Joe Wardwell: Solo

September 10 - October 15, 2005

Reception: Saturday, September 10, 7 - 9pm

Artist's Talk: Saturday, September 17 @ Noon

Saturday, May 21, 2005

Jowhara Alsaud Photography: Solitary Confinement is not so Lonely (or so it appears) by Heidi Marston

Photography has always borrowed aesthetics from painting and drawing, and then depending on the trend of the time, Painting has returned the favor. I have always been interested in that intersection in artists like Gerhard Richter, Sandy Skogland, and many others. I encourage you to check out this site if you are also interested in this kind of work:

  • . . Jowhara Alsaud is a recent MFA Grad from Tufts University and the School of the Museum of Fine Arts. Her work uses photographic composition with the look of drawings that have dark outlines and have then been colored in. The images are both playful and tense, though the figure is never unmasked and seems forever to be alone; she never seems to have a gesture of loneliness.
    In one series of images, the character in these small visual skits is playing solitaire. Now we have all thought at one time or another, "only lonely geeks play solitaire.", but at the same time we have all tried it, and probably have gotten really into it, but would never admit it. Here is a series of 30 x 40 prints of playing solitaire set up in a public gallery. There seems to be a feeling of waiting, we have all played spoliator at some point in our lives while waiting: waiting for someone or something. In Alsaud's installation at the Aidekman Art Center I got the feeling that this character was waiting for me to get it, you know, get the joke, get the point, get something. Here in this exhibition is, maybe the artist herself, actually there in front of me, playing solitaire and waiting for me to figure out the story, or maybe the relationship between the stories. In an almost graphic novel style Alsaud has taken a form of "drawing" that has long been considered "comic book" style and turned it into "narrative photography" considered by some a more acceptable format for a gallery exhibit. The point is Alsaud made interesting imagery combining several mediums and whether someone wants to see it one way or another, there is no way to not be interested in some part of the story. But somehow I felt that the only way I was going to get it was to let go of any preconceiveded notions of photography, so I got out my deck of cards and began to play along.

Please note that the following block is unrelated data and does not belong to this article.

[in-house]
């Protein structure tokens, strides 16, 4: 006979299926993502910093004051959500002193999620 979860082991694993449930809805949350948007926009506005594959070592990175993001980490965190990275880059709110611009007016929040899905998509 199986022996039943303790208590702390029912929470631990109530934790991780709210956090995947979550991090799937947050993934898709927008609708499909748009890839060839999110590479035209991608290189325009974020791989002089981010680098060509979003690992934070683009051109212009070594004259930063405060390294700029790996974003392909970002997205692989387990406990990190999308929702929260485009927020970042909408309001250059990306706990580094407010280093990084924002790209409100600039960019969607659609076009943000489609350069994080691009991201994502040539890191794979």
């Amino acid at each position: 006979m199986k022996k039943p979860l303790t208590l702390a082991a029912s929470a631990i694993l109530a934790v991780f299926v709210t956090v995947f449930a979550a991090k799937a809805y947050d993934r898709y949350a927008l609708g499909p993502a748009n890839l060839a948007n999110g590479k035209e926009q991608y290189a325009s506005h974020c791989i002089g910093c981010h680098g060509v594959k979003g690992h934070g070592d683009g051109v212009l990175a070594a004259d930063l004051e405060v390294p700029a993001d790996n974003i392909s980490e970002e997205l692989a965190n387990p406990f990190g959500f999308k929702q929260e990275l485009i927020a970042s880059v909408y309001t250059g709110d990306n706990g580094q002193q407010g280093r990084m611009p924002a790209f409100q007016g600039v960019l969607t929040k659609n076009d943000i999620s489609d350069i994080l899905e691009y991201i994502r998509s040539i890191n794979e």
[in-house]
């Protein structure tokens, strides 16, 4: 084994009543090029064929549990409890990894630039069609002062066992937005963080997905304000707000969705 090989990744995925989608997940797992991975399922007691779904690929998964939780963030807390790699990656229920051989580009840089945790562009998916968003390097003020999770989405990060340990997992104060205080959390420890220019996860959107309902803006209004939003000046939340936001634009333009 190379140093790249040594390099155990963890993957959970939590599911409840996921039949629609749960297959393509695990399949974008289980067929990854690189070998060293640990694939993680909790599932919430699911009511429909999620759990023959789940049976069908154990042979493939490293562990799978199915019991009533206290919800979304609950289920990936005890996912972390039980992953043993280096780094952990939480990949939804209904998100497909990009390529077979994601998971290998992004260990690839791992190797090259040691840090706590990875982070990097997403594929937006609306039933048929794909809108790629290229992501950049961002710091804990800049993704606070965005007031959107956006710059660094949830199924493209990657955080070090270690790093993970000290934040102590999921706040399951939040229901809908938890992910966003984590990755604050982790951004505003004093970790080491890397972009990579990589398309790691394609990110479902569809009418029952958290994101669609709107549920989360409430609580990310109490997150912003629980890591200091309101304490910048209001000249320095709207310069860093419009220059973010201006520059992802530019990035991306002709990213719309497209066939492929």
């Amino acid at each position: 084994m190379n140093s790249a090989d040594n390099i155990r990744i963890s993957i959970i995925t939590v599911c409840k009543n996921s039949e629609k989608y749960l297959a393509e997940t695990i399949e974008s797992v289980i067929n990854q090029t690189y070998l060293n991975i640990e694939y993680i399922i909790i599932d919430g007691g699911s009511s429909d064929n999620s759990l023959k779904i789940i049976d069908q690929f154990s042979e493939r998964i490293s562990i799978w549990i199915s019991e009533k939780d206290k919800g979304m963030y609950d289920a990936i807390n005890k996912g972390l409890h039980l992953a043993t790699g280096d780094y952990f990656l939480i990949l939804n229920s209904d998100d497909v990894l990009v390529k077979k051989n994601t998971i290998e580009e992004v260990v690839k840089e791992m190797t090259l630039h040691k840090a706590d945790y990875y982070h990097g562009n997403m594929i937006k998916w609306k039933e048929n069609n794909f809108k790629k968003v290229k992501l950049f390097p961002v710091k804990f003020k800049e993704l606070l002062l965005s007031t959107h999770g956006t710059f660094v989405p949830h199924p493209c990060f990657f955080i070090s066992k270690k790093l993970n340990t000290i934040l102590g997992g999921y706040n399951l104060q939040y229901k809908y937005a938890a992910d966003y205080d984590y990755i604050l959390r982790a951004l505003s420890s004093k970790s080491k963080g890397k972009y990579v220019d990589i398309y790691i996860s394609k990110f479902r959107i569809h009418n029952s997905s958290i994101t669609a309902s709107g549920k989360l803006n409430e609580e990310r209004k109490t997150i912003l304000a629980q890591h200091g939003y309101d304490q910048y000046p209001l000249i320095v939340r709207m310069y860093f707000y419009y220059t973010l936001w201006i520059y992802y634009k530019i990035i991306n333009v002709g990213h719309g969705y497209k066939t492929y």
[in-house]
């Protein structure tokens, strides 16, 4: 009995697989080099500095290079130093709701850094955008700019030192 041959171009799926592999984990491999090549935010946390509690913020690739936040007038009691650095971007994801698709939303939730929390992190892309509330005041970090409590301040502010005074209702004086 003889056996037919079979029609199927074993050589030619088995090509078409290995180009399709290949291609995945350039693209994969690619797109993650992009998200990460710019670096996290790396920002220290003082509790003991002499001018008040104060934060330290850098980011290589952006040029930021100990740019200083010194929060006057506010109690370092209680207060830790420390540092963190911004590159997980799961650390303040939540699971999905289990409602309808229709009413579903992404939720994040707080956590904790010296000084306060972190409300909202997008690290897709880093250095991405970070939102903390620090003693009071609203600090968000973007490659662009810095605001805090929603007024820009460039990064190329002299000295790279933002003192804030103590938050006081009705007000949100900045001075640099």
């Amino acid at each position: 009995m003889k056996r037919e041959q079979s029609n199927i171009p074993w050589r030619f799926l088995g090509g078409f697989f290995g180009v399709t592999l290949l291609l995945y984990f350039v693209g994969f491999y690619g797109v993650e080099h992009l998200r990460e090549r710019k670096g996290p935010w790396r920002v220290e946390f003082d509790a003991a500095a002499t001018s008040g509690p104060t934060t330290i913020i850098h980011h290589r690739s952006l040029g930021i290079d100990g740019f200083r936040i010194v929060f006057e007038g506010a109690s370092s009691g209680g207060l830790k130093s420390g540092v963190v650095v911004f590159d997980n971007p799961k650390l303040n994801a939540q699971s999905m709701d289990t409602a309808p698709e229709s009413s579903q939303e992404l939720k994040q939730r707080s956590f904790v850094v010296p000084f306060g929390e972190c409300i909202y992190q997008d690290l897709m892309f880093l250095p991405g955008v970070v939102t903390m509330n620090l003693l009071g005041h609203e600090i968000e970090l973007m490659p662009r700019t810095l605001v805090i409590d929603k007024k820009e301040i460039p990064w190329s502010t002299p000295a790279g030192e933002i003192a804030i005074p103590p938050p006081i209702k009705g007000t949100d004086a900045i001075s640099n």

Saturday, May 07, 2005

    5 DEGREES OF INSPIRATION (featuring Ben Sloat, Curator of Fresh Fiction)

    Author(s): CATE McQUAID, GLOBE CORRESPONDENT Date: May 6, 2005 Page: D26 Section: Arts
    Art schools are the breeding ground for tomorrow's hot new talents. Boston, home to three strong art schools - Boston University, the Massachusetts College of Art, and the School of the Museum of Fine Arts - has been the launching pad for many brilliant careers. All three programs have MFA thesis shows up now. We took a look around and found five up-and-comers.
    Cole finds magic in the ordinary: a snuggling couple, scenes from the driver's seat of her car. Her paintings have a spooky realism, heightened by her dusky palette and eye for the luminous. Look out for her work at Alpha Gallery's New Talent show in June.
    "I'm interested in the habits and rituals and the mundane things that people do, the times you lose awareness of yourself," Cole says. "There's the painting of my boyfriend and I brushing our teeth: You don't think about it, but being there in the bathroom together is so intimate. With the car paintings, the windshield is a metaphor for painting. It's a window into the world outside. The car becomes a frame for the world.
    "At BU, I've worked harder than I've ever worked in my life. What I've come to understand is that art is fundamental to all humans. You can be more educated about it, but no one can have a more human response to it than anyone else. I'm attracted to non-abstract art because it connects to people. The beauty is an entrance into the work." BEN SLOAT, 27, PHOTOGRAPHER
    "Inside the Whale," Sloat's photo installation, leads the viewer into a darkened room to witness two projections of sequential images: one of boys around a bonfire, the other of gulls wheeling through the blue sky. The two subjects strike a balance between the contemplative and combustible. Sloat's work will be in a group show at Bernard Toale Gallery in June.
    "My mother is from Taiwan," Sloat says. "When I told her about this, she said, 'That's a combination of yin and yang: Yin is the heat, the fire, the dark, and yang is the cool blue in the sky.
    "I think of the allegory of Plato's Cave. Plato had this idea that people are bound, and watching shadows on the wall of a cave cast by the fire behind them - and they think it's reality. Unbound, you can turn around and see sunlight and move toward liberation. It's about seeing and how you gain knowledge through sunlight.